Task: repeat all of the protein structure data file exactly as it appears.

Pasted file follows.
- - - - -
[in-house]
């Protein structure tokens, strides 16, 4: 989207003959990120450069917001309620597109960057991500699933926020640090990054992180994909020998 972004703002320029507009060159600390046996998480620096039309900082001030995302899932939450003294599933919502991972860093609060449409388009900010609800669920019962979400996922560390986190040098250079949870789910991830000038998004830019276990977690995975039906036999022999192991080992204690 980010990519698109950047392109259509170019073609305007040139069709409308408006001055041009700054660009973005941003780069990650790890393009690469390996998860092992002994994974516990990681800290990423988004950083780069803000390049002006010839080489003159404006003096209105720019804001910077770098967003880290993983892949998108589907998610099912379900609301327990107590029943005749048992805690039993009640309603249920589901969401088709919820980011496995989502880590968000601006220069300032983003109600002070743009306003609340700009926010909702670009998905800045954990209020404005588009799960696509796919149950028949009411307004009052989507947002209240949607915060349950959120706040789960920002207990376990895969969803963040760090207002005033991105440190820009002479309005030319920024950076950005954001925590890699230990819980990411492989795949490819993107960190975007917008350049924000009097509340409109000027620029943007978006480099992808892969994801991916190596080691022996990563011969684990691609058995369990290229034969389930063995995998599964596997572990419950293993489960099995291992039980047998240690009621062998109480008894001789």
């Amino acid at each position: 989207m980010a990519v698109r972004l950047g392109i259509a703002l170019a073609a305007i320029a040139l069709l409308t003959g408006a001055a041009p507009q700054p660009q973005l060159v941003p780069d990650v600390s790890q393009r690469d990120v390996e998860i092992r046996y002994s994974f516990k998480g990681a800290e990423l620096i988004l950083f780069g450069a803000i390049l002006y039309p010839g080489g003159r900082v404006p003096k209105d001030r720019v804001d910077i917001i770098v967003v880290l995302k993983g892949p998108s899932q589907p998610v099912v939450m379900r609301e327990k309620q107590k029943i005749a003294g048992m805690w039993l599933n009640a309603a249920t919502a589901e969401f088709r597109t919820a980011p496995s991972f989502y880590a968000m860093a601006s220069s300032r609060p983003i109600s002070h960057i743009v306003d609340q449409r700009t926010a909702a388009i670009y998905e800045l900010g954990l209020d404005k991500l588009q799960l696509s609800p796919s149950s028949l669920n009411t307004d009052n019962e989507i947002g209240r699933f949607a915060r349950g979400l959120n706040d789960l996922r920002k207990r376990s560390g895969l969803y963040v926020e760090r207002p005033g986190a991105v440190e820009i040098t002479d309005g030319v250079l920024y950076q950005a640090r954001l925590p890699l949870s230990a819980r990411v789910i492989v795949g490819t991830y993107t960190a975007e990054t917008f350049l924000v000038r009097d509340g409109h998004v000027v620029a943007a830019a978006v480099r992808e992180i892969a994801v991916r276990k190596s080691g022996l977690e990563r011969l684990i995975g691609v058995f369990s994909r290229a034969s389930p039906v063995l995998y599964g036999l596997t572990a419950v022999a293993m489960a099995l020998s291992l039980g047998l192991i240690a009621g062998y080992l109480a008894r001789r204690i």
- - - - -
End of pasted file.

[in-house]
């Protein structure tokens, strides 16, 4: 989207003959990120450069917001309620597109960057991500699933926020640090990054992180994909020998 972004703002320029507009060159600390046996998480620096039309900082001030995302899932939450003294599933919502991972860093609060449409388009900010609800669920019962979400996922560390986190040098250079949870789910991830000038998004830019276990977690995975039906036999022999192991080992204690 980010990519698109950047392109259509170019073609305007040139069709409308408006001055041009700054660009973005941003780069990650790890393009690469390996998860092992002994994974516990990681800290990423988004950083780069803000390049002006010839080489003159404006003096209105720019804001910077770098967003880290993983892949998108589907998610099912379900609301327990107590029943005749048992805690039993009640309603249920589901969401088709919820980011496995989502880590968000601006220069300032983003109600002070743009306003609340700009926010909702670009998905800045954990209020404005588009799960696509796919149950028949009411307004009052989507947002209240949607915060349950959120706040789960920002207990376990895969969803963040760090207002005033991105440190820009002479309005030319920024950076950005954001925590890699230990819980990411492989795949490819993107960190975007917008350049924000009097509340409109000027620029943007978006480099992808892969994801991916190596080691022996990563011969684990691609058995369990290229034969389930063995995998599964596997572990419950293993489960099995291992039980047998240690009621062998109480008894001789």
């Amino acid at each position: 989207m980010a990519v698109r972004l950047g392109i259509a703002l170019a073609a305007i320029a040139l069709l409308t003959g408006a001055a041009p507009q700054p660009q973005l060159v941003p780069d990650v600390s790890q393009r690469d990120v390996e998860i092992r046996y002994s994974f516990k998480g990681a800290e990423l620096i988004l950083f780069g450069a803000i390049l002006y039309p010839g080489g003159r900082v404006p003096k209105d001030r720019v804001d910077i917001i770098v967003v880290l995302k993983g892949p998108s899932q589907p998610v099912v939450m379900r609301e327990k309620q107590k029943i005749a003294g048992m805690w039993l599933n009640a309603a249920t919502a589901e969401f088709r597109t919820a980011p496995s991972f989502y880590a968000m860093a601006s220069s300032r609060p983003i109600s002070h960057i743009v306003d609340q449409r700009t926010a909702a388009i670009y998905e800045l900010g954990l209020d404005k991500l588009q799960l696509s609800p796919s149950s028949l669920n009411t307004d009052n019962e989507i947002g209240r699933f949607a915060r349950g979400l959120n706040d789960l996922r920002k207990r376990s560390g895969l969803y963040v926020e760090r207002p005033g986190a991105v440190e820009i040098t002479d309005g030319v250079l920024y950076q950005a640090r954001l925590p890699l949870s230990a819980r990411v789910i492989v795949g490819t991830y993107t960190a975007e990054t917008f350049l924000v000038r009097d509340g409109h998004v000027v620029a943007a830019a978006v480099r992808e992180i892969a994801v991916r276990k190596s080691g022996l977690e990563r011969l684990i995975g691609v058995f369990s994909r290229a034969s389930p039906v063995l995998y599964g036999l596997t572990a419950v022999a293993m489960a099995l020998s291992l039980g047998l192991i240690a009621g062998y080992l109480a008894r001789r204690i």